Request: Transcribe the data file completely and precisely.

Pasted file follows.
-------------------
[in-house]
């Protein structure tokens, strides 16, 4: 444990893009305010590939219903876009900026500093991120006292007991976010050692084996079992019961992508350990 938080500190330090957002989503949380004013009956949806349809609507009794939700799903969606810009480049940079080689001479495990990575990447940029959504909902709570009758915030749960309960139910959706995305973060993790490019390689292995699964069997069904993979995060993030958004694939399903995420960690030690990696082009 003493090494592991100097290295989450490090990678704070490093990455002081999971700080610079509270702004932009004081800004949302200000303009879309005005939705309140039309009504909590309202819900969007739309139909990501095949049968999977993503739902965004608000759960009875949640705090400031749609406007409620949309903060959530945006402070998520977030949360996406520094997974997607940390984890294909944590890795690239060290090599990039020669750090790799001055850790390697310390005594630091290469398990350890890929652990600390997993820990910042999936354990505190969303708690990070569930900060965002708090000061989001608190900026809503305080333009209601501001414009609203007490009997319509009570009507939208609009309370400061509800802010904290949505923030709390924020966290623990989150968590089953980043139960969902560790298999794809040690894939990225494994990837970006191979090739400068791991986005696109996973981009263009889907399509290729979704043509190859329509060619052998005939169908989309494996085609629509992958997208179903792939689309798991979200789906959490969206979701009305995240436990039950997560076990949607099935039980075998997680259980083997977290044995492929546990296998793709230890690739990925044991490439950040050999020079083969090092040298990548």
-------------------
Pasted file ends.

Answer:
[in-house]
């Protein structure tokens, strides 16, 4: 444990893009305010590939219903876009900026500093991120006292007991976010050692084996079992019961992508350990 938080500190330090957002989503949380004013009956949806349809609507009794939700799903969606810009480049940079080689001479495990990575990447940029959504909902709570009758915030749960309960139910959706995305973060993790490019390689292995699964069997069904993979995060993030958004694939399903995420960690030690990696082009 003493090494592991100097290295989450490090990678704070490093990455002081999971700080610079509270702004932009004081800004949302200000303009879309005005939705309140039309009504909590309202819900969007739309139909990501095949049968999977993503739902965004608000759960009875949640705090400031749609406007409620949309903060959530945006402070998520977030949360996406520094997974997607940390984890294909944590890795690239060290090599990039020669750090790799001055850790390697310390005594630091290469398990350890890929652990600390997993820990910042999936354990505190969303708690990070569930900060965002708090000061989001608190900026809503305080333009209601501001414009609203007490009997319509009570009507939208609009309370400061509800802010904290949505923030709390924020966290623990989150968590089953980043139960969902560790298999794809040690894939990225494994990837970006191979090739400068791991986005696109996973981009263009889907399509290729979704043509190859329509060619052998005939169908989309494996085609629509992958997208179903792939689309798991979200789906959490969206979701009305995240436990039950997560076990949607099935039980075998997680259980083997977290044995492929546990296998793709230890690739990925044991490439950040050999020079083969090092040298990548």